4
    Use as an eco-friendly insecticide. Slugs are real pests, because they eat both vegetables, especially lettuces and plants, especially hostas. In this case, vinegar acts as a poison to the slugs because, if you spray slugs with it directly, they will die. You can treat snails in exactly the same way. However, because vinegar is also a herbicide, be careful where you spray your vinegar. Salvias for example will die, if they are sprayed as a casualty.


    5
    Save your fruit trees. Are your fruit trees being invaded by fruit flies? Try this fruit fly bait, which is deadly and effective. Take 1 cup of water, a half a cup of cider vinegar, a quarter of a cup of sugar and 1 tablespoon of molasses. Mix it all together. Take old tin cans without their lids and make two holes in opposite ends for wire handles. Attach the handles and add an inch of the mixture to each can. Hang 2 - 3 tins in each tree. Check on the traps on a regular basis to refill and clean when necessary.


    6
    Protect your tools. After you have been digging in the garden with your gardening tools, soak them in a bucket of half-strength vinegar. This will act as a fungicide and kill off anything that may be lurking unsuspectingly so that there is no possibility of cross-contamination when you use them next.


    7
    Use as a fungicide. Are your garden plants struggling and your roses suffering from black spot or other fungal diseases? Take 2 tablespoons of white vinegar and mix it with 4 litres of compost tea. Now spray your garden plants with this mixture and see the difference. For roses, the method is slightly different. Take 3 tablespoons of cider vinegar, and mix it with 4 litres of water to control those fungal diseases. Of course, don't forget the compost tea either on your roses to get the best results. For powdery mildew take 2-3 tablespoons of cider vinegar and mix with 4 litres of water and spray your plants. This will help control the problem.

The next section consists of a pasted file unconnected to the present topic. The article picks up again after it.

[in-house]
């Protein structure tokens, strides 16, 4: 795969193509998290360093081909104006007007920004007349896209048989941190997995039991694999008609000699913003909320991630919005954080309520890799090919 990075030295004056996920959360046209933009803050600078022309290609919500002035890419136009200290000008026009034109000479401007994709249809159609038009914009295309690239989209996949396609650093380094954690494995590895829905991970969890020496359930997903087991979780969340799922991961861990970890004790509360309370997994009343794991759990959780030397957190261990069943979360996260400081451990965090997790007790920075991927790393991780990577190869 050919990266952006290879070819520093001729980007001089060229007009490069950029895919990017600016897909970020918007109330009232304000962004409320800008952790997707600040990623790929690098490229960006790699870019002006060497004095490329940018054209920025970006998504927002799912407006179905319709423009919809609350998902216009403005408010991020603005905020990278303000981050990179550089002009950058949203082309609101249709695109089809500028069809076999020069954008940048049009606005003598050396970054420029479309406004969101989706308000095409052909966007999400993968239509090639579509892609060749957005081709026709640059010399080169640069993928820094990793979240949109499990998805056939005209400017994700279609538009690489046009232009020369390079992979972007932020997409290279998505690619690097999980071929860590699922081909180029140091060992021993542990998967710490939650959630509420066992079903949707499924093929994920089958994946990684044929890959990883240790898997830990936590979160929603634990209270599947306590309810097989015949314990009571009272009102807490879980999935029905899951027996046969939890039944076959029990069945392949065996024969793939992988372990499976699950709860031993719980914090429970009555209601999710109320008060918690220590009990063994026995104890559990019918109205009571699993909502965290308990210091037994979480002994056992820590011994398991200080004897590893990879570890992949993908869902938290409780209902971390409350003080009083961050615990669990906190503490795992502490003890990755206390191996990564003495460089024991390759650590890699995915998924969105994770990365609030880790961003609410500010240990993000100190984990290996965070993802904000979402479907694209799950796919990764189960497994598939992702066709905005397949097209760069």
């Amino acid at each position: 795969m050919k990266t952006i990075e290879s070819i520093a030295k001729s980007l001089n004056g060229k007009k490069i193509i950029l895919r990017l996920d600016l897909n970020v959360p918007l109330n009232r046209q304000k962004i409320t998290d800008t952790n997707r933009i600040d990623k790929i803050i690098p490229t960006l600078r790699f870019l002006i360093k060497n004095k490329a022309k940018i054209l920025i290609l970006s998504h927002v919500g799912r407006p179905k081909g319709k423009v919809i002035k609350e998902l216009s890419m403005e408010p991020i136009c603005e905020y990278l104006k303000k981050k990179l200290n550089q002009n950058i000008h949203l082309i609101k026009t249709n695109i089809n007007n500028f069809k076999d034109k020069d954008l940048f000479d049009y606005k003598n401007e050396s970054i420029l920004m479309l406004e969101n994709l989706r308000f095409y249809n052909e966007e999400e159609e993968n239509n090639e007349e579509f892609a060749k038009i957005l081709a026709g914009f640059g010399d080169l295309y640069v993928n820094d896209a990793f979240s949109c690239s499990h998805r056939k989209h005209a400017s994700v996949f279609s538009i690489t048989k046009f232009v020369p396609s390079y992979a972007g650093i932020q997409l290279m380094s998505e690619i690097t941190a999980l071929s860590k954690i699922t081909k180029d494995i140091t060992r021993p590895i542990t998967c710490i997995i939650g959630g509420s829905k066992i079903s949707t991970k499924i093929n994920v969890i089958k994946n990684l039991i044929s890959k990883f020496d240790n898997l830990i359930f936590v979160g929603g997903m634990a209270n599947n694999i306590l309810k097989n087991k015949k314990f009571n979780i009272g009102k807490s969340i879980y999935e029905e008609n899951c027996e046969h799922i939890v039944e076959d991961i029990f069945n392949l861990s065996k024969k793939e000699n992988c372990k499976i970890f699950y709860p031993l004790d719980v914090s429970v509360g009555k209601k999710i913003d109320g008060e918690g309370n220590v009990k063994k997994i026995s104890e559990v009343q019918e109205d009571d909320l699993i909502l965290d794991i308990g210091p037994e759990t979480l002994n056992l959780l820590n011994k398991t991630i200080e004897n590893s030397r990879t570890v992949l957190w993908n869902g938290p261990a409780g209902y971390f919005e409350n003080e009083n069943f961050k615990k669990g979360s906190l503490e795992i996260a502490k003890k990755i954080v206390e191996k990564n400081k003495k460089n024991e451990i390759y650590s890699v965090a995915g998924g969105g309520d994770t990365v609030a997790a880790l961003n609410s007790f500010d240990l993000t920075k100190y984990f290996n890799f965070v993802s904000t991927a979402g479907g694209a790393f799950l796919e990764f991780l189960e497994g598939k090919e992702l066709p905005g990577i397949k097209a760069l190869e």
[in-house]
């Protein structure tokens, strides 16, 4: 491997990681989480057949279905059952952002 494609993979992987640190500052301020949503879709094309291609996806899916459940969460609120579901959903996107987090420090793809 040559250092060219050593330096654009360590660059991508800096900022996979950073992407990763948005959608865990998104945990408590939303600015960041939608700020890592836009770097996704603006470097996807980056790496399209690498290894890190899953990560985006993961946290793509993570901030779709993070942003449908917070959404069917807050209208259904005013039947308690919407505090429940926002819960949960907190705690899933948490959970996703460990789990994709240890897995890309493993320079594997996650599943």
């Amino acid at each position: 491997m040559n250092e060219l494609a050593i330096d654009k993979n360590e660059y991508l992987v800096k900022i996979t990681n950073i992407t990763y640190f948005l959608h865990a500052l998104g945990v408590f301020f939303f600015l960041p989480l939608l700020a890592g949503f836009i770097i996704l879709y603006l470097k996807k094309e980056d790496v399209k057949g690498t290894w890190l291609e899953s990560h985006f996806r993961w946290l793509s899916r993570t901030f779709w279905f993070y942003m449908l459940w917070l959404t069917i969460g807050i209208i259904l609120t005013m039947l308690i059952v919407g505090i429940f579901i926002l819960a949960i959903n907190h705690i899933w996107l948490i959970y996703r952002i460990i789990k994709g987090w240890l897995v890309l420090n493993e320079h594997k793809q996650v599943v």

8
    Increase the soil's acidity. What about your acid-living plants like azaleas, gardenias and rhododendrons? Are they flowering as well as they could be? If not increase the soil's acidity. In hard water areas, add 1 cup of vinegar to 4 litres of tap water. It will also release iron into the soil for the plants to use. And if you have too much lime in your garden, add vinegar to neutralize it.


    9